dorchadas: (Not he who tells it)
Today was Yom Kippur, so I spent most of it not on the internet.

I didn’t get tickets to our synagogue--we’re not members since something happened with our payments that somehow never got straightened out--but that’s been our routine for a couple years now. Last night we watched Kol Nidre streamed by Nashuva. It's extremely Californian, with the rabbi going barefoot and, at one point, Spanish guitar, but I like it a lot. And it's free.

Today, I read the book of Jonah, a list of people's regrets they seek to atone for, went for a solitary walk in a nearby park, and said some of the prayers that don't require a minyan. Maybe next year I'll get tickets, or try to go to Mishkan's services, but I feel like it was a fulfilling holy day.

Now, I'm sitting with a pay data (from my birthday drinks) in one hand and watching let's plays with [personal profile] schoolpsychnerd. It's been a thoughtful day.
dorchadas: (Default)
Happy 5778!

Rosh Hashannah 2017

Tonight [personal profile] schoolpsychnerd and I are going to walk over to the lake for tashlich after work, and then we're going to eat food from a Jewish deli that [ profile] tropicanaomega just discovered.

Just put in an order for two Sister-in-Law sandos and some latkes with apple sauce. A sweet year indeed.

תשעה באב

2017-Aug-01, Tuesday 14:30
dorchadas: (Blue Rose)
By the rivers of Babylon,
There we sat down, yea, we wept,
When we remembered Zion.
Upon the willows in the midst thereof
We hanged up our harps.
For there they that led us captive asked of us words of song,
And our tormentors asked of us mirth:
‘Sing us one of the songs of Zion.’
How shall we sing the LORD’S song
In a foreign land?
If I forget thee, O Jerusalem,
Let my right hand forget her cunning.
Let my tongue cleave to the roof of my mouth,
If I remember thee not;
If I set not Jerusalem
Above my chiefest joy.
-Psalm 137:1-6
Today is Tisha b'Av, the commemoration of the destruction of both Temples and several other disasters which have befallen the Children of Israel over the millennia, as well as many disasters which almost certainly didn't happen on the Ninth of Av but which get folded into it because it's poetically satisfying. Traditionally, we do not eat or drink from sundown to sundown, do not shave or get haircuts, do not conduct business, do not shower or wash, do not wear leather shoes, and avoid activities that are joyous or hopeful like studying Torah or saying hello.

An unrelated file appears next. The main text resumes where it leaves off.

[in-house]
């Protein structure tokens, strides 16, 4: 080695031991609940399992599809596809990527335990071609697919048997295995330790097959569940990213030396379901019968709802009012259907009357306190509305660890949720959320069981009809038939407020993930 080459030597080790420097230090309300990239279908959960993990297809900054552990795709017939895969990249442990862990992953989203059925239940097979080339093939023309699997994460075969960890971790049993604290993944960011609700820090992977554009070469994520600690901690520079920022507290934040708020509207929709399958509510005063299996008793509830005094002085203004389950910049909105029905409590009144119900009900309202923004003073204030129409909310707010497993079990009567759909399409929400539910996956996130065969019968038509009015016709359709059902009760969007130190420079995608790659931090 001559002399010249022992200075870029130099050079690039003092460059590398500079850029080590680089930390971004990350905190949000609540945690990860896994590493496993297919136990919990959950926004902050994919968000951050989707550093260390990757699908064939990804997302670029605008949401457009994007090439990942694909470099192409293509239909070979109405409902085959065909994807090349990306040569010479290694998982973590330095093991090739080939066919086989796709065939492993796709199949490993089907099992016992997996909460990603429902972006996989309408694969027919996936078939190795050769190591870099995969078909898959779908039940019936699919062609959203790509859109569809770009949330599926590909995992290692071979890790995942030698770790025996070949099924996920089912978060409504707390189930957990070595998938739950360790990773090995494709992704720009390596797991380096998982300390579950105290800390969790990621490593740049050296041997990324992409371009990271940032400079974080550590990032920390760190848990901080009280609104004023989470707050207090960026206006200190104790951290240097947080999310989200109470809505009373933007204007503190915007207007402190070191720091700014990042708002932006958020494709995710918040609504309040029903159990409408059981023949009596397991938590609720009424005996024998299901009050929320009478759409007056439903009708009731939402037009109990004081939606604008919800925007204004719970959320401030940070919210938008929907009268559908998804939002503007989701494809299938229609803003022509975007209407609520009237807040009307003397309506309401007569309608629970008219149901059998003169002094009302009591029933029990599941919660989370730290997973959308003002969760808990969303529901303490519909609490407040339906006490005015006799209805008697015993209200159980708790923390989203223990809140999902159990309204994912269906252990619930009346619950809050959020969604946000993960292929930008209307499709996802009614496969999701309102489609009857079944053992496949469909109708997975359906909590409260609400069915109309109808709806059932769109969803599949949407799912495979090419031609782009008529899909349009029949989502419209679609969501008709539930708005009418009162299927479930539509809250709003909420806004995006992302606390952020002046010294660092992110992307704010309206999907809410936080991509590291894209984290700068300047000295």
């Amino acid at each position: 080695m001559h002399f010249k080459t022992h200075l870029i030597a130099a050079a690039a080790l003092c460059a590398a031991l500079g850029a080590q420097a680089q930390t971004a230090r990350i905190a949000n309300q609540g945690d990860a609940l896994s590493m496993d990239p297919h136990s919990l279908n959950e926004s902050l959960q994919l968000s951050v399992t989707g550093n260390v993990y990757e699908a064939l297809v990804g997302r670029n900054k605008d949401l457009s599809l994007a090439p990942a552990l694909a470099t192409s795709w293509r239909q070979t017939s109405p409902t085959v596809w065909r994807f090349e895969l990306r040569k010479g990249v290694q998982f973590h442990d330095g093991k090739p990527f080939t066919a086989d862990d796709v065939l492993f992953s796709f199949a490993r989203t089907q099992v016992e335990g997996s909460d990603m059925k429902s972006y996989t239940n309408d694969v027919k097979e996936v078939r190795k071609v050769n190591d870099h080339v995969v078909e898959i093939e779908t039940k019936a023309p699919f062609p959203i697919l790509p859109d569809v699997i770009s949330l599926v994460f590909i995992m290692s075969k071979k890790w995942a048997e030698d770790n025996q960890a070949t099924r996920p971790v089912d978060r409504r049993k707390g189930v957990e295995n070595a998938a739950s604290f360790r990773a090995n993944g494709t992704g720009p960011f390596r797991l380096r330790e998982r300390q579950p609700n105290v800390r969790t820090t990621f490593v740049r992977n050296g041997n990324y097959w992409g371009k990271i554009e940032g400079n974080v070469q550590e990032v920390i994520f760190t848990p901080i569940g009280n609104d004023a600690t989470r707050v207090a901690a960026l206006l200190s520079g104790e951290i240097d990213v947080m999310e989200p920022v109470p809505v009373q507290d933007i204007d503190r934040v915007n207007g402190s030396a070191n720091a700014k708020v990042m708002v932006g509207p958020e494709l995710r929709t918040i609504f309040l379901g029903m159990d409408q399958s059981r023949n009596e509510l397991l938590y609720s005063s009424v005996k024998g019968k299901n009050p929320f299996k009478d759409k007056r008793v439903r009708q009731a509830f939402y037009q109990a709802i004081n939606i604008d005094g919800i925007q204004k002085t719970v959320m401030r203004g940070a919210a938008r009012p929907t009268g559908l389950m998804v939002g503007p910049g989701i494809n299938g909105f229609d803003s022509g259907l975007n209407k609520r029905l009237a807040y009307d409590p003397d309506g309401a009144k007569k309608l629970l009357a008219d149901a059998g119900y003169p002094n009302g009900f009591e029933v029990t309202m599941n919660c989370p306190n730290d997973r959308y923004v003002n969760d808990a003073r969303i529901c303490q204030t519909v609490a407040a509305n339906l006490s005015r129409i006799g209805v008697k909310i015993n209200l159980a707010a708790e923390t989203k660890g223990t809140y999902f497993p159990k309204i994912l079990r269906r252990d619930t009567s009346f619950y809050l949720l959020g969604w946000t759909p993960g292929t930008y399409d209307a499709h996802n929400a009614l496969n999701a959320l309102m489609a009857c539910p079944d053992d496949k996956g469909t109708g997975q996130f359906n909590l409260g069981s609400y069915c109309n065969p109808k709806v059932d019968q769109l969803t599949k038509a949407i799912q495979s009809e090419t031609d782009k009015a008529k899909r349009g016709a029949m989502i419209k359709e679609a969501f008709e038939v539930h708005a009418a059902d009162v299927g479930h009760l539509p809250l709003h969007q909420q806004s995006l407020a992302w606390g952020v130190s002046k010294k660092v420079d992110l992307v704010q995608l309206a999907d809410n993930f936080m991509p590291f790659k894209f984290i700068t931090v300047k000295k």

I'm posting this from work, so I'm only doing middling on following halakhah there. I did fast for much of the day, but I found a group of rabbinic opinions that I really like that suggest fasting until halakhic noon (chatzot, the exact midpoint between sunrise and sunset), and then breaking the fast, thus both mourning the Temples and the loss of their centrality in Jewish life while celebrating the rabbinic sages and the diversity and vivacity of the diaspora. This is a little unusual, as fasts are generally sunrise to sundown, or sundown to sundown for Tisha b'Av and Yom Kippur, but there is some precedent--some people fast on Erev Rosh Hashannah but only until halakhic noon.

Tonight, I'll come home from work and read Eicha together with [personal profile] schoolpsychnerd. But for now, I have to keep working.
dorchadas: (Chiyoda)

This weekend is the date of two of my favorite festivals in Hiroshima--Tōkasan in Hiroshima City and Mibu no Hanadaue in Chiyoda (とうかさん and 壬生の花田植, respectively). There's video of Mibu no Hanadaue here

It's really making me miss Japan. We went to both festivals all three years we lived in Hiroshima, because while we sometimes had a hard time knowing that any particular event was occurring, Tōkasan was the talk of the town for months, and our students invited us to Mibu no Hanadaue the first year we lived there. And now that social media is so big in disseminating information, I follow a bunch of Facebook pages like 北広島ほっと情報 (Kitahiroshima Town Hot News Updates) or the Tōkasan page. That means I have a constant stream of updates on festivals I went to, festivals I knew about but never got the chance to attend, and festivals I've never heard of but really wish I had. Plus pictures, of course. Get Hiroshima, the gaijin-run local events news source, posted this picture of Mibu no Hanadaue.


Re: my subject line, today's weather in Chiyoda was sunny and clear, with a 0% chance of precipitation.

Also, last night I installed Heroes of the Storm after my attempts to play an AI-enabled DotA Allstars in Warcraft III did not go well. It's the only map I've ever found that crashed WCIII, and some searching found that the map has problems with certain heroes' abilities. There's no way I'm playing DotA on Those days are done. I played DotA games for thousands of hours when I was a university student and have no desire to go back to the world of racist insults and people dropping the instance the other team scores first blood against them.